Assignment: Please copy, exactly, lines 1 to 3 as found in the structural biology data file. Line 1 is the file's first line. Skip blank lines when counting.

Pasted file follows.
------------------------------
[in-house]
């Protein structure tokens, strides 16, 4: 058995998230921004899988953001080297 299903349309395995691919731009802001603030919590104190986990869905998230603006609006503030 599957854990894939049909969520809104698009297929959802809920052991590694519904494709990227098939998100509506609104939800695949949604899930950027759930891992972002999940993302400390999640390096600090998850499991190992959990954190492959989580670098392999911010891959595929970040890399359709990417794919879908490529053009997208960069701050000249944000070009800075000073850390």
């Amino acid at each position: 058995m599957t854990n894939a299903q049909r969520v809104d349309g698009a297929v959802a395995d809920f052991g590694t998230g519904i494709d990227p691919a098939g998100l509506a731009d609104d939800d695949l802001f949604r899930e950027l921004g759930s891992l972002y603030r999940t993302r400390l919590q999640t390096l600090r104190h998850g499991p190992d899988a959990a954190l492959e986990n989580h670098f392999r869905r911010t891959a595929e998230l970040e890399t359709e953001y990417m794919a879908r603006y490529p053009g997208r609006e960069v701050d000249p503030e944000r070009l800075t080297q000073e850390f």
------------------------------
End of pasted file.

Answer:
[in-house]
């Protein structure tokens, strides 16, 4: 058995998230921004899988953001080297 299903349309395995691919731009802001603030919590104190986990869905998230603006609006503030 599957854990894939049909969520809104698009297929959802809920052991590694519904494709990227098939998100509506609104939800695949949604899930950027759930891992972002999940993302400390999640390096600090998850499991190992959990954190492959989580670098392999911010891959595929970040890399359709990417794919879908490529053009997208960069701050000249944000070009800075000073850390």
């Amino acid at each position: 058995m599957t854990n894939a299903q049909r969520v809104d349309g698009a297929v959802a395995d809920f052991g590694t998230g519904i494709d990227p691919a098939g998100l509506a731009d609104d939800d695949l802001f949604r899930e950027l921004g759930s891992l972002y603030r999940t993302r400390l919590q999640t390096l600090r104190h998850g499991p190992d899988a959990a954190l492959e986990n989580h670098f392999r869905r911010t891959a595929e998230l970040e890399t359709e953001y990417m794919a879908r603006y490529p053009g997208r609006e960069v701050d000249p503030e944000r070009l800075t080297q000073e850390f």